Over the past year, the number-one problem I hear about time and again in our industry is about the shortage of competent flooring installers.
It does not matter if we are talking about carpet, hardwood, laminate or vinyl planks. The second most common worry in our industry is that our installers are getting older and there are just not enough young people taking up the vacated positions as our current installers retire.
Last year at the FCITS inspectors conference I was listening to Robert Varden of the Certified Flooring Installers (CFI) describe their same dilemma. He went on to explain that the CFI had a plan. They would build training facilities, many of them, and they would teach the young people how to successfully and properly install flooring. It was a 10-year plan. So they built the facilities. The problem is, they cannot fill the classes. It looks like the installer shortage crisis is not going to be solved anytime soon in the USA. We in Canada are in the same boat, except we do not even have a plan.
The CFCRA is committed to providing the education this industry needs. One of our board members, Mark Aydin, is committed to tackling this problem and finding some solutions. We want to make a plan and we hope we can get some help and input from the readers here.
We are reaching out to our manufacturing and distributor friends to arrange training to the installers of our industry. To be frank, not only do we need an entire new generation of new installers, we need many of the current crop of installers to improve their skills and understand the products better.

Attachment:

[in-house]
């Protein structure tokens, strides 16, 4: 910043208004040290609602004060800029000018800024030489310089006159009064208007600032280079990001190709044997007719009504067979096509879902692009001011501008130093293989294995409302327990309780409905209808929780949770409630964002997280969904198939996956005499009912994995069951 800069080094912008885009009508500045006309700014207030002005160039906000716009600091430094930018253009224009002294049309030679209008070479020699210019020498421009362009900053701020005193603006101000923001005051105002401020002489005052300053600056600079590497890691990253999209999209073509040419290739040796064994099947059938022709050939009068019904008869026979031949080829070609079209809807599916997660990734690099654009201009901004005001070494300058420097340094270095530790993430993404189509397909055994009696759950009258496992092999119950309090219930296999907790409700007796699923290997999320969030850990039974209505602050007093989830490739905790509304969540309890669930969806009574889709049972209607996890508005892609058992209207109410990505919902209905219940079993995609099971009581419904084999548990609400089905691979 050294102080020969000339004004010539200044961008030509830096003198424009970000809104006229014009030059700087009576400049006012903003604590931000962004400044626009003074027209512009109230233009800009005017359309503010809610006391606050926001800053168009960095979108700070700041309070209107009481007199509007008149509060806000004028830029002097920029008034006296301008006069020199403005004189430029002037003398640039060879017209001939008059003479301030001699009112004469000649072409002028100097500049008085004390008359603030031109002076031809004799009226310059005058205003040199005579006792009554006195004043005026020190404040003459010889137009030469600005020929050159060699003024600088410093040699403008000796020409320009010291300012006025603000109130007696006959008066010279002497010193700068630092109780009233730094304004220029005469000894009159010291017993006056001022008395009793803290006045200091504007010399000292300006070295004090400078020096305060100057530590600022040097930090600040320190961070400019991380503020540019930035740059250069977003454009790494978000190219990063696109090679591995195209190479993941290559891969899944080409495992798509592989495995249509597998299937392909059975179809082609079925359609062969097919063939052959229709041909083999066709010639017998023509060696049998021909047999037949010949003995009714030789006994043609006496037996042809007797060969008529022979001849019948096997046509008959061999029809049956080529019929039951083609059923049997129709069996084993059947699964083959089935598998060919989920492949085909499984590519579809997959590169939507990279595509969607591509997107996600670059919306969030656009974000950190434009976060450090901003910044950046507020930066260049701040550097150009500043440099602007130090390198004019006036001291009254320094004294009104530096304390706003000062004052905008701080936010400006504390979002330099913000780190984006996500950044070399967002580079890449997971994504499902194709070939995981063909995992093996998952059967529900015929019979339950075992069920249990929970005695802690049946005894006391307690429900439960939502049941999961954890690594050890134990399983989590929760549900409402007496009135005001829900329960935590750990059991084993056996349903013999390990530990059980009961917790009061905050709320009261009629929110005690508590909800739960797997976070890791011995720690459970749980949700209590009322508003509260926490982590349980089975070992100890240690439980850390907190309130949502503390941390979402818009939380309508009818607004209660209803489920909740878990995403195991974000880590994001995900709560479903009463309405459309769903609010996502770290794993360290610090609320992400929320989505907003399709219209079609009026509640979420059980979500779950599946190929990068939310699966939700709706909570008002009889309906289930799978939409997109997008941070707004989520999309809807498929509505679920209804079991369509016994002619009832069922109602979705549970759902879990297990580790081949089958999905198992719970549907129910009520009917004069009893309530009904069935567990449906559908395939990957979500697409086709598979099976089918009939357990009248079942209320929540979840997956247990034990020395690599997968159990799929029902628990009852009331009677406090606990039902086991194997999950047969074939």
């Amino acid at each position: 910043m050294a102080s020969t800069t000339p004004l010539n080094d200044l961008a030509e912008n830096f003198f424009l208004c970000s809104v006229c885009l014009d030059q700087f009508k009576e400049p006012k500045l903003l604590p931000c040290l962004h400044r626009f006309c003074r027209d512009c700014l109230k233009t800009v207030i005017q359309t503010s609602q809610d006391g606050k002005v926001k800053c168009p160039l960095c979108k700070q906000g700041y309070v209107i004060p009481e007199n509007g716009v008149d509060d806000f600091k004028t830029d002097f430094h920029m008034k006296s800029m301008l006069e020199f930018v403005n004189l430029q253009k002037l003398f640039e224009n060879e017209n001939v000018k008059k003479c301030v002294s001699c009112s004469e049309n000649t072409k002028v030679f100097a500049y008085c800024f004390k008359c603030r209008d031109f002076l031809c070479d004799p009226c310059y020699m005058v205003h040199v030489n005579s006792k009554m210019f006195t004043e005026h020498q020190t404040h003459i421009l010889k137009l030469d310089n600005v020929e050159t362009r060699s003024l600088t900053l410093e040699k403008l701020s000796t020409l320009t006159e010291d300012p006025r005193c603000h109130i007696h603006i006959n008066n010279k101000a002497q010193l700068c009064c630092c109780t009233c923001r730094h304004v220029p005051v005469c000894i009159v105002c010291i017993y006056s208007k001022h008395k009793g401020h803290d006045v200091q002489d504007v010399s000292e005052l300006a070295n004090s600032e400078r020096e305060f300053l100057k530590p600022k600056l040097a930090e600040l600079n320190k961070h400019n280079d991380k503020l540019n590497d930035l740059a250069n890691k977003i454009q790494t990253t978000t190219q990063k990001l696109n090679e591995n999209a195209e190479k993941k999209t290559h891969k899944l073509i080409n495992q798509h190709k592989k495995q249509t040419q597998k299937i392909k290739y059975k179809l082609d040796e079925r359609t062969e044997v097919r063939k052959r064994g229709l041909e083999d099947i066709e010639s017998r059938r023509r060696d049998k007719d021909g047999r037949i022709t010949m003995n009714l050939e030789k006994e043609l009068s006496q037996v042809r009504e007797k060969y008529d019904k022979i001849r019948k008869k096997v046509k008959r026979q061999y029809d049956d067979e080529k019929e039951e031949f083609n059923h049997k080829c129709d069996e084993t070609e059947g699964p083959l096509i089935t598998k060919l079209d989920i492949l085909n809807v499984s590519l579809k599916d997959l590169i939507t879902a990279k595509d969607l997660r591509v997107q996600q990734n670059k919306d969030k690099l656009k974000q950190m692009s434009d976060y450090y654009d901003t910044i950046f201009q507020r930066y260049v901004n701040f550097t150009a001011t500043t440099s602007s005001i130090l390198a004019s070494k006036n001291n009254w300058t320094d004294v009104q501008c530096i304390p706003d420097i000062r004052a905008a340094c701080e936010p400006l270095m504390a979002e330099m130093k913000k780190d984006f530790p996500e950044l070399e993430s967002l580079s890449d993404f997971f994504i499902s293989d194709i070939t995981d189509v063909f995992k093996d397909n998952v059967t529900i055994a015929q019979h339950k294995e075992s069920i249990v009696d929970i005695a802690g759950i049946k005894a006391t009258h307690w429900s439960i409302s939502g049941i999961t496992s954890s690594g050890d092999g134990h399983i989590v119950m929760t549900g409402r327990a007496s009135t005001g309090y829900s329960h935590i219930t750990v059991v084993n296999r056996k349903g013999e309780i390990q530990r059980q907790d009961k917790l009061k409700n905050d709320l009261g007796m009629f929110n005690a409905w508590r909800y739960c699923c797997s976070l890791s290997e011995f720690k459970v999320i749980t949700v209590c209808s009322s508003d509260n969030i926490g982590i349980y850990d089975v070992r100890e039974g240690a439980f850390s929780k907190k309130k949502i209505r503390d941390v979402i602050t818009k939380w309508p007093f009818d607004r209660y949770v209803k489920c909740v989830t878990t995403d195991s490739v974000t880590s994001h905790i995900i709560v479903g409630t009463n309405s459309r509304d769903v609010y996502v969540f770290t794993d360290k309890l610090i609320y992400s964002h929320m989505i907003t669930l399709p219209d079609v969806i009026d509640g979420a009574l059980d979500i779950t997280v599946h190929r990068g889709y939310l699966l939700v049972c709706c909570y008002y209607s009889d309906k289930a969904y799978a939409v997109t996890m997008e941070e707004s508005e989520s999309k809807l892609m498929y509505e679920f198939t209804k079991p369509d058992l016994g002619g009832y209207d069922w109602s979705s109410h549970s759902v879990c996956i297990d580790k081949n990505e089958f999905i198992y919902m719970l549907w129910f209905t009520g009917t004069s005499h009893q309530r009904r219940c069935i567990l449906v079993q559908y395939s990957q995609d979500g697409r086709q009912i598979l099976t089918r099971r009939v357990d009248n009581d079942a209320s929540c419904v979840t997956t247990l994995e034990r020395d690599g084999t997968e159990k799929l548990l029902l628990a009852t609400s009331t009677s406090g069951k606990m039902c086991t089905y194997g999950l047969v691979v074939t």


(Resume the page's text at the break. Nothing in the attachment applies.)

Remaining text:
Our carpet installers need to know that wall-to- wall broadloom installed over pad must be powerstretched and that you cannot provide an adequate stretch with a kneekicker. The carpet installers need to understand that the cut edges of broadloom must be seam- or edge-sealed. It’s not because the carpet is made cheaper, it’s because the carpet is made differently.
Our hardwood installers need to understand what proper acclimation of product is, and that hardwood is relative humidity- dependent when it comes to acclimation. They need to understand that the proper fasteners and placement of fasteners is ultra important.
Our resilient and laminate installers need to understand how to measure concrete moisture properly. They need to understand what “flat and level” means. They need to understand that floating floors still need to be installed over flat, level surfaces.
The CFCRA is in the planning stages of providing excellent training in both two- and five-day seminars by some of the most knowledgeable people in the industry. WFCA scholarships and provincial grants can help offset the costs of the training.
We would love your feedback in what you would like to see in the way of training before we finish our planning, so please reach out to us and let us know at sfe[email protected] or email me directly at [email protected].
On another note, we had great success with our Shaw Total Care Solutions program in Toronto and Vaughan. Jim Mannes was the instructor and he certified almost 100 technicians under the program in two sessions. We now have more sessions scheduled now for Montreal on October 3 and Ottawa on October 4. Watch our website for more details or contact Sharon Fenton at the office.
We have two upcoming events both in September. Drew Kern is facilitating a measuring and estimating class on September 18. Len and Annette Hume are hosting a tour of their custom rug facility in St. Catharines, Ont., on September 19 and we will also have a wine tasting tour at the same time! Sounds fun!